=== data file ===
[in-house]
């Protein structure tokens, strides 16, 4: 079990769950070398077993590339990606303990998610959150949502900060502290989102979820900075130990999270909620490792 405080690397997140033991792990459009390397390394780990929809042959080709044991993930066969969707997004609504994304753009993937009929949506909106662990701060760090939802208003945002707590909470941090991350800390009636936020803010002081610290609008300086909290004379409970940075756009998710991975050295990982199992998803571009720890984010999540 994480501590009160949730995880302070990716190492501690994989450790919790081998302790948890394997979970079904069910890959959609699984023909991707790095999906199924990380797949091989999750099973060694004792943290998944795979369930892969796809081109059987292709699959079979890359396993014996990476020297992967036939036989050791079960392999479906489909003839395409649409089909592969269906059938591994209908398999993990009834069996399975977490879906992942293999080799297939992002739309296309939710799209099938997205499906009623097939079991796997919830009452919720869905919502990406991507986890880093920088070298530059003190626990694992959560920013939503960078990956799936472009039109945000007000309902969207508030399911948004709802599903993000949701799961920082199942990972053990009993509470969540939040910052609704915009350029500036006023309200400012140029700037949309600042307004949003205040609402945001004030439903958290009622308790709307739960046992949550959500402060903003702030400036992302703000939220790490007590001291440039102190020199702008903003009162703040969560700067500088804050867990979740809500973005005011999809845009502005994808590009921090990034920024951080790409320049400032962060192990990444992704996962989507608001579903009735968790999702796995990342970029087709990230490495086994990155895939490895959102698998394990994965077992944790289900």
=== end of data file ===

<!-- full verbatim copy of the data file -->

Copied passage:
[in-house]
């Protein structure tokens, strides 16, 4: 079990769950070398077993590339990606303990998610959150949502900060502290989102979820900075130990999270909620490792 405080690397997140033991792990459009390397390394780990929809042959080709044991993930066969969707997004609504994304753009993937009929949506909106662990701060760090939802208003945002707590909470941090991350800390009636936020803010002081610290609008300086909290004379409970940075756009998710991975050295990982199992998803571009720890984010999540 994480501590009160949730995880302070990716190492501690994989450790919790081998302790948890394997979970079904069910890959959609699984023909991707790095999906199924990380797949091989999750099973060694004792943290998944795979369930892969796809081109059987292709699959079979890359396993014996990476020297992967036939036989050791079960392999479906489909003839395409649409089909592969269906059938591994209908398999993990009834069996399975977490879906992942293999080799297939992002739309296309939710799209099938997205499906009623097939079991796997919830009452919720869905919502990406991507986890880093920088070298530059003190626990694992959560920013939503960078990956799936472009039109945000007000309902969207508030399911948004709802599903993000949701799961920082199942990972053990009993509470969540939040910052609704915009350029500036006023309200400012140029700037949309600042307004949003205040609402945001004030439903958290009622308790709307739960046992949550959500402060903003702030400036992302703000939220790490007590001291440039102190020199702008903003009162703040969560700067500088804050867990979740809500973005005011999809845009502005994808590009921090990034920024951080790409320049400032962060192990990444992704996962989507608001579903009735968790999702796995990342970029087709990230490495086994990155895939490895959102698998394990994965077992944790289900």